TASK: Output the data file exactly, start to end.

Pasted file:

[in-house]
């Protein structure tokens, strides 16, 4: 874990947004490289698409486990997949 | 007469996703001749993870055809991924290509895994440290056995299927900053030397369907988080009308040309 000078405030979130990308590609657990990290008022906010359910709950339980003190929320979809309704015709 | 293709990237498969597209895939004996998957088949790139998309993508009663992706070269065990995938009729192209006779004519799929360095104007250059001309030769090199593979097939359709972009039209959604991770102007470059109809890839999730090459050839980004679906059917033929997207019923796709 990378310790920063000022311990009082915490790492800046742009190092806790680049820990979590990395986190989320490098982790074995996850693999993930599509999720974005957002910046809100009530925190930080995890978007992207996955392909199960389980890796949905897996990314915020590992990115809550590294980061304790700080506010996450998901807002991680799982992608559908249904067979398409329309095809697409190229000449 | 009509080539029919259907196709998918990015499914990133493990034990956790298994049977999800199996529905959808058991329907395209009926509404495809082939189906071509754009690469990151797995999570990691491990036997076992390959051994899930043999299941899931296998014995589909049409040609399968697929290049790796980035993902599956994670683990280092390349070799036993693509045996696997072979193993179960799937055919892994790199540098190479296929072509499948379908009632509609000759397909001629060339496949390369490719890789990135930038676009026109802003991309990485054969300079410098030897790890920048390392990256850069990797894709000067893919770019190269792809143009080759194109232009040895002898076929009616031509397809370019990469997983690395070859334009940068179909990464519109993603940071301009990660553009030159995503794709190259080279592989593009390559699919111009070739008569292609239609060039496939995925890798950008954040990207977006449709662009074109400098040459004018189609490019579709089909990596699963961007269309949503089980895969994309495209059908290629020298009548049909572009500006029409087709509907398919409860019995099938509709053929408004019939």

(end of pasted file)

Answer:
[in-house]
């Protein structure tokens, strides 16, 4: 874990947004490289698409486990997949 | 007469996703001749993870055809991924290509895994440290056995299927900053030397369907988080009308040309 000078405030979130990308590609657990990290008022906010359910709950339980003190929320979809309704015709 | 293709990237498969597209895939004996998957088949790139998309993508009663992706070269065990995938009729192209006779004519799929360095104007250059001309030769090199593979097939359709972009039209959604991770102007470059109809890839999730090459050839980004679906059917033929997207019923796709 990378310790920063000022311990009082915490790492800046742009190092806790680049820990979590990395986190989320490098982790074995996850693999993930599509999720974005957002910046809100009530925190930080995890978007992207996955392909199960389980890796949905897996990314915020590992990115809550590294980061304790700080506010996450998901807002991680799982992608559908249904067979398409329309095809697409190229000449 | 009509080539029919259907196709998918990015499914990133493990034990956790298994049977999800199996529905959808058991329907395209009926509404495809082939189906071509754009690469990151797995999570990691491990036997076992390959051994899930043999299941899931296998014995589909049409040609399968697929290049790796980035993902599956994670683990280092390349070799036993693509045996696997072979193993179960799937055919892994790199540098190479296929072509499948379908009632509609000759397909001629060339496949390369490719890789990135930038676009026109802003991309990485054969300079410098030897790890920048390392990256850069990797894709000067893919770019190269792809143009080759194109232009040895002898076929009616031509397809370019990469997983690395070859334009940068179909990464519109993603940071301009990660553009030159995503794709190259080279592989593009390559699919111009070739008569292609239609060039496939995925890798950008954040990207977006449709662009074109400098040459004018189609490019579709089909990596699963961007269309949503089980895969994309495209059908290629020298009548049909572009500006029409087709509907398919409860019995099938509709053929408004019939």